Are You losing Water Weight or Fat “What is your Carb Tipping Point” ?

19 Jan

images  Hey Team, just some basic info about weight loss and why you lose water weight. I’m not endorsing ANY ONE DIET, but just laying out some of the science about weight/fat loss. One thing I will say is everyone’sCarb Tipping” point is different. This is a basic fact of real science. Also as we age are hormone levels change so we handle carbs in different than way than when we where young and we are less physically active or our workouts are designed wrong. An example I know people who take spin classes and they are disturbed they are not losing weight because they feel the are getting a good workout! Won’t get into that now, but exercise does play a role in weight/fat loss but what you eat and when you eat plays a much more important role in the beginning of a weight/fat loss program. Not the best writer but here it is: One other major point exercising or working out allot running. biking, will not do anything to increase your weight loss. That is another topic. Happy reading

Why is it that low carbers frequently experience shockingly rapid weight loss at the beginning of their diets, then appear to “plateau”?

Does going on a ketogenic diet mean you have to stay on it forever?

Why do many folks experience a few days of low-energy moodiness (“low carb flu”) at the beginning of ketogenic diets?

The answer to all of these queries can be found in understanding our body’s relationship with glycogen.

Glycogen is the way the body processes and stores glucose as energy, chiefly in the liver and the muscles. High intensity activities like sprinting draw upon the glycogen tucked away in our muscles for fuel, which is why you hear about marathoners “carb-loading” in the days before a big race.

The glycogen stored in the liver is what keeps specific systems running all day, including the brain, kidney cells, and red blood cells. For anyone not low-carbing, the body needs a minimum of 100g of glucose each day in order to meet the basic demands of the brain.

So — what if a person consumes significantly less than 100g of carbohydrates in a day? What happens when the body runs out of glycogen stores?

Your body’s just as lazy as you are on Sunday afternoon eating chips on the couch, and it will get energy from the easiest sources possible as long as they’re available. The zippiest energy comes from carbohydrates in the diet, especially simple carbs quickly converted into sugars (think white bread, sweets, fructose, etc.), with more complex carbs following shortly after.

For a person following Standard American Diet — we’re talking easily over 300g carbohydrates a day on average — the body may not ever burn through this ingested potential energy. Instead, it simply sweeps it away under the rug — you know, the one bulging around your waist — where no one will ever notice.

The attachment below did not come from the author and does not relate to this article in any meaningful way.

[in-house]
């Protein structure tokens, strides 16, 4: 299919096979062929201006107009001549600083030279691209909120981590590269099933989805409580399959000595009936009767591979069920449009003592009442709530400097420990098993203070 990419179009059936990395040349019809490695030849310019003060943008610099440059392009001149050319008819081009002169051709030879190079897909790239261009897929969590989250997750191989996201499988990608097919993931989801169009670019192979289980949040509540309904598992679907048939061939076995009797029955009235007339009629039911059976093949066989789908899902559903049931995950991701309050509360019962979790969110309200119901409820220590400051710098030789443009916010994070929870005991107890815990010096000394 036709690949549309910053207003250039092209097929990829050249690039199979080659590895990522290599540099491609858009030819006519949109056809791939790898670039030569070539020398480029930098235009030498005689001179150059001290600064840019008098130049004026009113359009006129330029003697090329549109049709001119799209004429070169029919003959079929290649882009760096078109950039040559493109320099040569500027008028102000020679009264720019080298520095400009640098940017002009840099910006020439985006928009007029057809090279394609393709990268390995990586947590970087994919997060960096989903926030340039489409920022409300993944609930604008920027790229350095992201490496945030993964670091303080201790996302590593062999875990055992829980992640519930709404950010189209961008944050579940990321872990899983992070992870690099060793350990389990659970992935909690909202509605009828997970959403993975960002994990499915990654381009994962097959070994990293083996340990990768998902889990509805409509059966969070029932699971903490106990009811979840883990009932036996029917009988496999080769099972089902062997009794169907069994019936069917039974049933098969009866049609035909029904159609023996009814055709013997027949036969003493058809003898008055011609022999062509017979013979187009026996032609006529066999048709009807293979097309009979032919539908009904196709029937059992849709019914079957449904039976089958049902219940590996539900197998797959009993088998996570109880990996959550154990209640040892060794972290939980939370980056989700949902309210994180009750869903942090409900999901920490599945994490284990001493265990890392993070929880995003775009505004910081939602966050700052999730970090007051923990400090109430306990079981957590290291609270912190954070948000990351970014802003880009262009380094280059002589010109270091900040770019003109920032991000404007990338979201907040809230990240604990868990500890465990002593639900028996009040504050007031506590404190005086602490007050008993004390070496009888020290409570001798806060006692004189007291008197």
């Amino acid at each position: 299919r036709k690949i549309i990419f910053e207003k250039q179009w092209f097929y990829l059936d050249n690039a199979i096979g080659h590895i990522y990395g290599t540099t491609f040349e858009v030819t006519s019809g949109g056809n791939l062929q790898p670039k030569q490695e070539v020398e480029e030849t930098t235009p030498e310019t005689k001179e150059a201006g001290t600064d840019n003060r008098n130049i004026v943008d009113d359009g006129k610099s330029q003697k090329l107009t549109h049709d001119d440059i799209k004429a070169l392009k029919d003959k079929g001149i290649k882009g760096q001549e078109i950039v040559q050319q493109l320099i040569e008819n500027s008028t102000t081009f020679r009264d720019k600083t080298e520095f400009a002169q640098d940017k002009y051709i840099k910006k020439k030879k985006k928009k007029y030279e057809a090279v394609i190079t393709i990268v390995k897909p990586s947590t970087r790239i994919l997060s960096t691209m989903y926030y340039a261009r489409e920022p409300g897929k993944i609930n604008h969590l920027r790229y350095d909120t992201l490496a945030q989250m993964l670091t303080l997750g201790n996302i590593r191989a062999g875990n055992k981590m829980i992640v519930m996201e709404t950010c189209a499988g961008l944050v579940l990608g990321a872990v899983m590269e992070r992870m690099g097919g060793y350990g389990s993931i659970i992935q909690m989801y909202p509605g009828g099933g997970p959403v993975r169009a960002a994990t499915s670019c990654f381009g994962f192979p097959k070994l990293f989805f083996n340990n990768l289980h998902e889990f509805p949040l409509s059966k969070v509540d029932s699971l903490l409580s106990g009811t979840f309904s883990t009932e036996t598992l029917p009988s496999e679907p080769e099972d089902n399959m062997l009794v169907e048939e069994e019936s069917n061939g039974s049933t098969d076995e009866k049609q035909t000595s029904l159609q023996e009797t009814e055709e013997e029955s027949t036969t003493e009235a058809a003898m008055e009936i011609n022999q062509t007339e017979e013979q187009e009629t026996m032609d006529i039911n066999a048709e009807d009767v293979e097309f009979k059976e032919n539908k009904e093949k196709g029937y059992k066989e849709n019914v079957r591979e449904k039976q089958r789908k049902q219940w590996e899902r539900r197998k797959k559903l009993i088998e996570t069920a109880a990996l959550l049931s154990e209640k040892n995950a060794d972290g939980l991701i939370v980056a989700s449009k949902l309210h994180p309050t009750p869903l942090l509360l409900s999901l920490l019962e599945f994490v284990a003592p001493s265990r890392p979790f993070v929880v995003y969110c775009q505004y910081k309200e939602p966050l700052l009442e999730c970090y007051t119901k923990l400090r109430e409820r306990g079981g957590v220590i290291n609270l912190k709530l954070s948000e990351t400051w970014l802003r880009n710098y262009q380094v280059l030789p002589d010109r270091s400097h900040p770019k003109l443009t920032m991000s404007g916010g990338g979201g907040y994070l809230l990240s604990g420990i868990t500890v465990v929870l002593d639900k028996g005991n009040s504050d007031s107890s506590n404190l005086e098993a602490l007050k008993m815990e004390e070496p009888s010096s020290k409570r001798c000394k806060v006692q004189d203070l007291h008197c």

When you cut ingested carbs down to below that 100g/day mark, however, something quite interesting happens. The body burns through those consumed carbs first, then turns to the glycogen stores in the liver to maintain its basic system functions. When those stores run out — usually after about a day of carb deprivation — is where the magic really happens.

The body may be a lazy bastard, but it keeps a few tricks up its sleeves. If there’s no more glucose nor glycogen to be had, a process called gluconeogenesis begins in the liver (long one, but break it down: “gluco” = glucose, “neo” = new, “genesis” = to make).

Gluconeogenesis is the reason why you don’t actually need any dietary carbohydrates whatsoever to keep rattling down the street. When faced with low carbohydrate intake in the diet, the liver will kick into gluconeogenesis gear, generating the glucose necessary for brain function from glycerol in lipids and amino acids in proteins.

However, getting your glucose through gluconeogenesis is also is a much longer process, and rather shocking for your lazy punk of a body to switch to all of a sudden. Consider those marathon athletes — the condition known as “hitting the wall,” when total exhaustion just suddenly takes over and no more energy is to be had, is the direct result of glycogen depletion in the muscles.

For non-marathoners, glycogen depletion is generally brought on by switching to a diet low in carbs, and the first few days eating this way often brings on similar feelings of running into a wall. It’s a beast known by many names – the Atkins flu, Induction flu, keto flu, low carb flu — and is marked by 2-3 days of nausea, headache, low-energy, and irritability. The body’s been so used to getting its energy from quick-n-easy carbcheezies; the low carb flu is the bummer of a side effect as it switches over to other sources of fuel.